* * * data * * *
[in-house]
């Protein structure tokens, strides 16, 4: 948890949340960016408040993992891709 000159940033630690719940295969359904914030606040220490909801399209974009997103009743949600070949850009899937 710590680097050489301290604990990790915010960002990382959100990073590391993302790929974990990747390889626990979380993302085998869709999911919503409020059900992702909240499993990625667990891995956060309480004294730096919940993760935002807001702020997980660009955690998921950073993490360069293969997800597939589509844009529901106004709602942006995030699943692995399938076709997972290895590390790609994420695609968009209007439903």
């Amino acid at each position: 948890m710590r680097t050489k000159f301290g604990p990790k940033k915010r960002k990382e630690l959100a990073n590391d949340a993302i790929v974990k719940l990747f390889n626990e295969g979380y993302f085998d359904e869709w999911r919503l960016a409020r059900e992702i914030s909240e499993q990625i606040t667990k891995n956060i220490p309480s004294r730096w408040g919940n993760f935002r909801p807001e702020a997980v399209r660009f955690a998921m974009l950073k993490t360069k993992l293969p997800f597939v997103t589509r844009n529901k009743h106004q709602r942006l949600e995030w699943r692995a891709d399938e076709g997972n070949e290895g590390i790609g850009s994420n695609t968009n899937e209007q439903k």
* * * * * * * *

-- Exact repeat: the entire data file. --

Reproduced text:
[in-house]
């Protein structure tokens, strides 16, 4: 948890949340960016408040993992891709 000159940033630690719940295969359904914030606040220490909801399209974009997103009743949600070949850009899937 710590680097050489301290604990990790915010960002990382959100990073590391993302790929974990990747390889626990979380993302085998869709999911919503409020059900992702909240499993990625667990891995956060309480004294730096919940993760935002807001702020997980660009955690998921950073993490360069293969997800597939589509844009529901106004709602942006995030699943692995399938076709997972290895590390790609994420695609968009209007439903």
């Amino acid at each position: 948890m710590r680097t050489k000159f301290g604990p990790k940033k915010r960002k990382e630690l959100a990073n590391d949340a993302i790929v974990k719940l990747f390889n626990e295969g979380y993302f085998d359904e869709w999911r919503l960016a409020r059900e992702i914030s909240e499993q990625i606040t667990k891995n956060i220490p309480s004294r730096w408040g919940n993760f935002r909801p807001e702020a997980v399209r660009f955690a998921m974009l950073k993490t360069k993992l293969p997800f597939v997103t589509r844009n529901k009743h106004q709602r942006l949600e995030w699943r692995a891709d399938e076709g997972n070949e290895g590390i790609g850009s994420n695609t968009n899937e209007q439903k």